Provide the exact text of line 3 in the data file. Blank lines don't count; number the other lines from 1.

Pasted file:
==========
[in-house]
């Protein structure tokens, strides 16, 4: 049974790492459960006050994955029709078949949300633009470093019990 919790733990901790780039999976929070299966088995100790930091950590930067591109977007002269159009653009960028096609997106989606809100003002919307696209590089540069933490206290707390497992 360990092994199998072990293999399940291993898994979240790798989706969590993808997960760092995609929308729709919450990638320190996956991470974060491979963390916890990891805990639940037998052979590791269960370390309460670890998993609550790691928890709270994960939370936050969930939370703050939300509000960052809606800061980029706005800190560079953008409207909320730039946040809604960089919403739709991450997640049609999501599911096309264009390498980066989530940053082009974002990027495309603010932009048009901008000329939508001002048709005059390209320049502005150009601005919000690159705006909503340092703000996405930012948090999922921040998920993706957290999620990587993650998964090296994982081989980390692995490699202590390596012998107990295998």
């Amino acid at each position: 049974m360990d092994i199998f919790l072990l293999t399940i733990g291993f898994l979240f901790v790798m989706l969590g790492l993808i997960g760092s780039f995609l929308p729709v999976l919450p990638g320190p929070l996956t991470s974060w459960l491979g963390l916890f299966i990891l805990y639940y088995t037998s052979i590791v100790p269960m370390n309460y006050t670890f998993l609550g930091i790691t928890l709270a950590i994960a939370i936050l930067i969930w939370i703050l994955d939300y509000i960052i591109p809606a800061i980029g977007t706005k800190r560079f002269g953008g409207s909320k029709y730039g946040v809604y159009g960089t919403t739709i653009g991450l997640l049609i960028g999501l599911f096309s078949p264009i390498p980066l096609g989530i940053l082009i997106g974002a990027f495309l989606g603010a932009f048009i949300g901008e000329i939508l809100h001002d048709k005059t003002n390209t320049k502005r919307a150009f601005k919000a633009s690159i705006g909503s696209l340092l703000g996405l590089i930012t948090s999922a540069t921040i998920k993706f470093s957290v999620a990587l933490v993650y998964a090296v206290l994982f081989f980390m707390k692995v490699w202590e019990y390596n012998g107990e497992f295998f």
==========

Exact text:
């Amino acid at each position: 049974m360990d092994i199998f919790l072990l293999t399940i733990g291993f898994l979240f901790v790798m989706l969590g790492l993808i997960g760092s780039f995609l929308p729709v999976l919450p990638g320190p929070l996956t991470s974060w459960l491979g963390l916890f299966i990891l805990y639940y088995t037998s052979i590791v100790p269960m370390n309460y006050t670890f998993l609550g930091i790691t928890l709270a950590i994960a939370i936050l930067i969930w939370i703050l994955d939300y509000i960052i591109p809606a800061i980029g977007t706005k800190r560079f002269g953008g409207s909320k029709y730039g946040v809604y159009g960089t919403t739709i653009g991450l997640l049609i960028g999501l599911f096309s078949p264009i390498p980066l096609g989530i940053l082009i997106g974002a990027f495309l989606g603010a932009f048009i949300g901008e000329i939508l809100h001002d048709k005059t003002n390209t320049k502005r919307a150009f601005k919000a633009s690159i705006g909503s696209l340092l703000g996405l590089i930012t948090s999922a540069t921040i998920k993706f470093s957290v999620a990587l933490v993650y998964a090296v206290l994982f081989f980390m707390k692995v490699w202590e019990y390596n012998g107990e497992f295998f």